We conclude that it was within the scope of the trial court’s exercise of discretion to find that it was reasonable for the jury to conclude, indicating the jury’s intentions that “damages,” specified in its answer to question #5, meant something different than “injury.”  Similarly, the trial court did not err in determining that this reading of the verdict was more reasonable than a finding that the jury meant to say both that injuries were and were not caused by appellant.  

            Case precedent lends support for the trial court’s reconciliation.  See Meinke v. Lewandowski, 306 Minn. 406, 237 N.W.2d 387 (1975).  In Meinke, the jury concluded that one defendant’s negligence, not the plaintiff’s or another defendant’s negligence, was the direct cause of plaintiff’s injuries.  Nonetheless, the jury apportioned 10% of the fault to the plaintiff and 20% to the other defendant.  Meinke, 306 Minn. at 409, 237 N.W.2d at 390.  The trial court directed the jury to resolve the inconsistency by changing its answer on the apportionment question.  The Minnesota Supreme Court concluded that the trial court infringed on the jury’s factfinding function and remanded for a new trial.  While Meinke involves an apportionment case, it is relevant to show that a trial court errs when it ignores a damages question that is inconsistent with the negligence and causation questions. 

            The evidence in this case would have supported a jury verdict in favor of appellant or respondents.  Evidence indicated that the school failed to call respondents or instruct Jamie’s teachers of the incident, and the jury found that the school district was negligent.  Further, although one expert opined that Jamie suffered from a fear of the alleged perpetrators, another found that the school district’s lack of a response and failure to contact respondents enlarged the traumatic event.  Two experts found that Jamie suffered a posttraumatic stress disorder.  There was sufficient evidence to support a jury verdict that found that the school district caused some damages.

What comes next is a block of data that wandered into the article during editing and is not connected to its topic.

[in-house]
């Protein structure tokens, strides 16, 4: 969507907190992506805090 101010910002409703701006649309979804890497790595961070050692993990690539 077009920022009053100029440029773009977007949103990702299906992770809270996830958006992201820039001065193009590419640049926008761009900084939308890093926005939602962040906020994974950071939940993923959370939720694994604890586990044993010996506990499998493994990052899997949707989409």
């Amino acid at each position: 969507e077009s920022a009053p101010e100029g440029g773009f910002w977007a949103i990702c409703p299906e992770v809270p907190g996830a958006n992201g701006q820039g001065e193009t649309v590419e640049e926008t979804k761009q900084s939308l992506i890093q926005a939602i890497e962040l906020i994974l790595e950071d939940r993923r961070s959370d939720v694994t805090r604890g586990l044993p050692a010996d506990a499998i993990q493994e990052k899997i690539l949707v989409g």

Finally, appellant’s analysis tends to complement that of the trial court.  In its brief, appellant calls for letting the verdict stand on the finding of no causation, but quotes the court’s reconciliation explanation and acknowledges that it correctly explains that the finding of no causation was meant to address Jamie’s ongoing problems.  Contrary to appellant’s conclusion, the trial court reasoned that its theory gave effect to both the negligence causation answer and the finding that the school district directly caused $15,000 in damages to Jamie.  We conclude that the trial court did not abuse its discretion in reconciling the inconsistent jury answers.


            Appellant also argues that the trial court erred by awarding respondents $8,065 in expert witness fees because the witness included compensation for preparation time.  An appellate court reviews a trial court’s award of costs and disbursements, including expert-witness fees, for an abuse of discretion.  Kellar v. Von Holtum, 605 N.W.2d 696, 703 (Minn. 2000) (costs and disbursements in general); Carpenter v. Mattison, 300 Minn. 273, 280, 219 N.W.2d 625, 631 (1974) (expert-witness fees).  The court is authorized to “allow such fees or compensation as may be just and reasonable” for expert witnesses.  Minn. Stat. § 357.25 (2002).  And contrary to appellant’s contention, the court may, in its discretion, allow pretrial preparation time in awarding just and reasonable compensation under Minn. Stat. § 357.25.  Quade & Sons Refrigeration, Inc. v. Minnesota Min. & Mfg. Co., 510 N.W.2d 256, 260-61 (Minn. App. 1994), review denied (Minn. Mar. 15, 1994); Minn. R. Gen. Pract. 127.  We find no reversible error in the inclusion or valuation of the expert’s fees preparation time.